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Latest News: Cyrus Mehri Announces Run for NFLPA Exec. Director, Ellen Eardley Returns to M&S, Jay Angoff Defends the ACA and U.W. Clemon Speaks Out On Charlottesville

Cyrus Mehri Announces Bid to Become the NFL Players Association’s Next Executive Director

While appearing on HBO’s “Real Sports” with Bryant Gumbel, Cyrus Mehri announced his candidacy for Executive Director of the NFL Players Association. You can view a clip from the interview below:


Cyrus Mehri Announces Bid to Head the NFLPA: Real Sports Trailer (HBO)Cyrus Mehri Announces Bid to Head the NFLPA: Real Sports Trailer (HBO)

NFL legends like Jim Brown, Harry Carson, Joe Greene, Kellen Winslow and John Wooten have since come out to endorse Mr. Mehri, saying that he is the change the NFLPA needs. Since then, Mr. Mehri’s announcement has been featured in media outlets across the country, including the Washington Post, USA Today, Associated Press and ESPN, as well as several high profile sports blogs.
Prominently featured in the coverage was Mr. Mehri’s role in the development and implementation of the Rooney Rule, citing the program’s success as a key tenant of Mr. Mehri’s platform. Many stories also mentioned Mr. Mehri’s success as a civil rights attorney, fighting for those who cannot always fight for themselves.
To learn more about the campaign and how you can support Cyrus, visit cyrus4nflpa.com
Recent media coverage includes:
  • ESPN, “Attorney Cyrus Mehri plans to challenge DeMaurice Smith for NFLPA job in 2018”
  • Washington Post, “Lawyer who was driving force behind NFL’s Rooney Rule will run for NFLPA executive director”
  • USA Today, “Ousting DeMaurice Smith won’t be easy, but Cyrus Mehri offers different vision for NFLPA”
  • Pro Football Talk (NBC Sports), “Mehri wants to start CBA negotiations early”
  • CBS Sports, “Co-author of Rooney Rule to challenge NFLPA’s DeMaurice Smith for his job”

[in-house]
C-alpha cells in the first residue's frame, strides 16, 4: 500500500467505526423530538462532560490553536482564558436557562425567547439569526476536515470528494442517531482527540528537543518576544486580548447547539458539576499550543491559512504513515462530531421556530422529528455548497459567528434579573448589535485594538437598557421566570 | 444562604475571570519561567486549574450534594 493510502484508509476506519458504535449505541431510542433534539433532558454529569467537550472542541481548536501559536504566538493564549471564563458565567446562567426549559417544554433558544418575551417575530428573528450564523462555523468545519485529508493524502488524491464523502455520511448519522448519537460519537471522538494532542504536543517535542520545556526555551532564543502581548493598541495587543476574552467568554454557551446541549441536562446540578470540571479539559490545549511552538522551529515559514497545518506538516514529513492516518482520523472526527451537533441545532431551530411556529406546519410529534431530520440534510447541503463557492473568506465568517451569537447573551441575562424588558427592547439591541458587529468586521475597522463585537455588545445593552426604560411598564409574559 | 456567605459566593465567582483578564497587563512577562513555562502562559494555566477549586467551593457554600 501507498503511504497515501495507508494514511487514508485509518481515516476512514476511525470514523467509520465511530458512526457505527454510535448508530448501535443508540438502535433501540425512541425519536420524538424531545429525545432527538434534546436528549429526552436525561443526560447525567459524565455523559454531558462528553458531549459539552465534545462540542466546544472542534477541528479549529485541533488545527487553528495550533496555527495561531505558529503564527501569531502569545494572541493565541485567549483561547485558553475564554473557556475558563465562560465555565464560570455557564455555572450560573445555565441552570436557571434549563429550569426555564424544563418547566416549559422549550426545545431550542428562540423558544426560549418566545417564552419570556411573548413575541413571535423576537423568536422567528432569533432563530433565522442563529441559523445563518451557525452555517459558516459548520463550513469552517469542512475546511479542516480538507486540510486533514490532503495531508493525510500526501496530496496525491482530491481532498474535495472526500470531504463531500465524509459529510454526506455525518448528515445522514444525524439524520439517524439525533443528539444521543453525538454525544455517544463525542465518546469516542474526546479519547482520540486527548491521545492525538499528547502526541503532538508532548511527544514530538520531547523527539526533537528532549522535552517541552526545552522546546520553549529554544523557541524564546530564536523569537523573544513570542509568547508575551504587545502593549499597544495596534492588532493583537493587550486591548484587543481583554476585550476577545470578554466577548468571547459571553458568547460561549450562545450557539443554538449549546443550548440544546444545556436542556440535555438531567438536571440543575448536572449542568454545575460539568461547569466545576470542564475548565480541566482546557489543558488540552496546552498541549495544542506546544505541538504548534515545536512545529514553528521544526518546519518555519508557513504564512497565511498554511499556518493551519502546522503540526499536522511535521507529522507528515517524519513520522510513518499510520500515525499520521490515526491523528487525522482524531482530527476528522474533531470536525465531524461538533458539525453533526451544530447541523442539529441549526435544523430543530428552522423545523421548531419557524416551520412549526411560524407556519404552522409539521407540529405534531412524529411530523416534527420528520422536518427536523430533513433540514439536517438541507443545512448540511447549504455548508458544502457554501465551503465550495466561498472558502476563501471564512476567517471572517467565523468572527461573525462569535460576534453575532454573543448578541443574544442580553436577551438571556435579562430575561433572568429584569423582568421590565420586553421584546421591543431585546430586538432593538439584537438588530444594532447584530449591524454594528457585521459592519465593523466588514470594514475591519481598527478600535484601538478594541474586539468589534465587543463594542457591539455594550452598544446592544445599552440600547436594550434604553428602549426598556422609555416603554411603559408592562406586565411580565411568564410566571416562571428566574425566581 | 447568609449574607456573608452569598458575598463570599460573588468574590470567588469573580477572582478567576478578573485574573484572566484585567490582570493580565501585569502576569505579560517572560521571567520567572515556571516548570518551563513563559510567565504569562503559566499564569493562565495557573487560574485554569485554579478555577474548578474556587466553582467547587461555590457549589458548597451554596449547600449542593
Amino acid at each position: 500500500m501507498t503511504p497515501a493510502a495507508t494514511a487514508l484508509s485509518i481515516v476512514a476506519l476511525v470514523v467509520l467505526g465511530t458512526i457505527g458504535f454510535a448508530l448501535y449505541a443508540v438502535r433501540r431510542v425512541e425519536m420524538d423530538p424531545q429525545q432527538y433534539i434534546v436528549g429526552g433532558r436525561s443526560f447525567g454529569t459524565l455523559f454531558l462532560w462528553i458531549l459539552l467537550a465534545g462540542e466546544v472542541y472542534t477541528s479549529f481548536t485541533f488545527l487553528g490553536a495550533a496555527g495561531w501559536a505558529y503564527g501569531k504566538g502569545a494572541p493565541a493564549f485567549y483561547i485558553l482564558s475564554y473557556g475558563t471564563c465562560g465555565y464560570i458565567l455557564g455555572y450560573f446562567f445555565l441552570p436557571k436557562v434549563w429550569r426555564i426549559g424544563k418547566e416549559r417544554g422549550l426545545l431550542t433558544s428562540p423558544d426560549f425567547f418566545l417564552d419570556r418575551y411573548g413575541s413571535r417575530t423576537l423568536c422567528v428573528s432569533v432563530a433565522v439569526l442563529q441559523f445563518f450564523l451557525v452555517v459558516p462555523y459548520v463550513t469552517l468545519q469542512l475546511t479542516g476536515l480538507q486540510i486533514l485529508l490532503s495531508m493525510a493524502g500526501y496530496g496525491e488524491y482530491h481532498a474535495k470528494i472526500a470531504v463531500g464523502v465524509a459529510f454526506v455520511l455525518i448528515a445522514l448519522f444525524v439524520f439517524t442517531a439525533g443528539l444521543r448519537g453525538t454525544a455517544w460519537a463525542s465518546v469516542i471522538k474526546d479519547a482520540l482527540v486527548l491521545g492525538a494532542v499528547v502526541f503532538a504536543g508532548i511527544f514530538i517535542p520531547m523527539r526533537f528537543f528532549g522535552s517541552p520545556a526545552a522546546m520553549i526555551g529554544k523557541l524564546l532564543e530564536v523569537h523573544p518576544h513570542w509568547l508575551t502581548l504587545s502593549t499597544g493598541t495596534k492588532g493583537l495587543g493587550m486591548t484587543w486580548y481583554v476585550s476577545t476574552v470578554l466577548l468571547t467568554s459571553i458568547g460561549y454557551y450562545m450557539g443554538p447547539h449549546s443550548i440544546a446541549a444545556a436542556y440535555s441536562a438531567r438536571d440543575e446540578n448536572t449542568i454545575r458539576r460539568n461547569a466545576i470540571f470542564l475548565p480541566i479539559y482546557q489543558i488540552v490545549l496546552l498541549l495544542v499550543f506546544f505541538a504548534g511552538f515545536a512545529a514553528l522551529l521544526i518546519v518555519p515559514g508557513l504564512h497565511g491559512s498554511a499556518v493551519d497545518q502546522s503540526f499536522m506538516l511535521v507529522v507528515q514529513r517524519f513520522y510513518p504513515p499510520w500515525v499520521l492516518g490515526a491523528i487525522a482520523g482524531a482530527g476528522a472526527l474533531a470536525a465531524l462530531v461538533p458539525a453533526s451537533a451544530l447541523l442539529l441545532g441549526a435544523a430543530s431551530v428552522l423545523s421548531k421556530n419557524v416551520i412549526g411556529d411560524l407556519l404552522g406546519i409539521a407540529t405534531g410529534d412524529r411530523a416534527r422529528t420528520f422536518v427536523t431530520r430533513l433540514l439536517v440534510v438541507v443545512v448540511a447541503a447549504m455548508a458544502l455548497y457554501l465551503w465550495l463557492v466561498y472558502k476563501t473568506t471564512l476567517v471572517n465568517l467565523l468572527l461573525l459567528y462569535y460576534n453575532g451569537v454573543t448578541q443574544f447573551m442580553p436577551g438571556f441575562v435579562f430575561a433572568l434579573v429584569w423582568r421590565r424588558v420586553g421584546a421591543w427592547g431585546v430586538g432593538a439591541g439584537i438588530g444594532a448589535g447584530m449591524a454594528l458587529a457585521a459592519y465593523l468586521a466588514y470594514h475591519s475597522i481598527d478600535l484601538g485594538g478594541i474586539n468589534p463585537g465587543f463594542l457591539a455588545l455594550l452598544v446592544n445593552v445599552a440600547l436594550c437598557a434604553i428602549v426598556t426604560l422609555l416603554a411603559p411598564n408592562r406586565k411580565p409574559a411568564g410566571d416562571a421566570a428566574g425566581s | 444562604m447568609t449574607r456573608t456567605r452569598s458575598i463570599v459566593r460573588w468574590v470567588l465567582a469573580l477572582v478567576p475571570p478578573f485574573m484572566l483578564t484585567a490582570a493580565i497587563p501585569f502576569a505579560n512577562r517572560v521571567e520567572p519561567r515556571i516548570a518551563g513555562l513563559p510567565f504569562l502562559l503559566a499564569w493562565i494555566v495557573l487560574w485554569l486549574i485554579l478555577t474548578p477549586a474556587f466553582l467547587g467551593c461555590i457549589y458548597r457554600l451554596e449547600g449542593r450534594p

• Sports Illustrated Now – Full show aired on August 30
    • Clip 1: NFLPA Executive Director Hopeful Cyrus Mehri: How I’d Change NFL’s Discipline Policy
    • Clip 2: Cyrus Mehri: How DeMaurice Smith Blundered the Last NFL CBA Negotiations
    • ESPN, “Joe Greene backs NFLPA executive director hopeful Cyrus Mehri”
A Familiar Face Returns to M&S

Eardley EllenM&S’s Jay Agnoff weighed in on the state of health insurance this summer during the height of the debate over whether Congress might repeal or replace the Affordable Care Act. A New York Times article looking into whether a provision proposed by Republicans back in July would allow insurance companies to offer “junk insurance” — an insurance option popular with insurance companies before the ACA that offers less-than-comprehensive coverage with high deductibles — allowed Jay to explain why this would be a problem. Angoff noted that the plans “are just the classic example of insurance that disappears exactly when you need it.”


Ms. Eardley also founded the University’s first institutional equity office, creating a central place to address all forms of discrimination and sexual violence. During her tenure, Kevin McDonald, vice chancellor for inclusion, diversity and equity, credited her with “building a team of highly qualified equity professionals, increasing transparency through annual reports of allegations of discrimination and sexual violence, improving key equity-related university policies, and co-chairing the MU Sexual and Intimate Partner Violence Task Force.”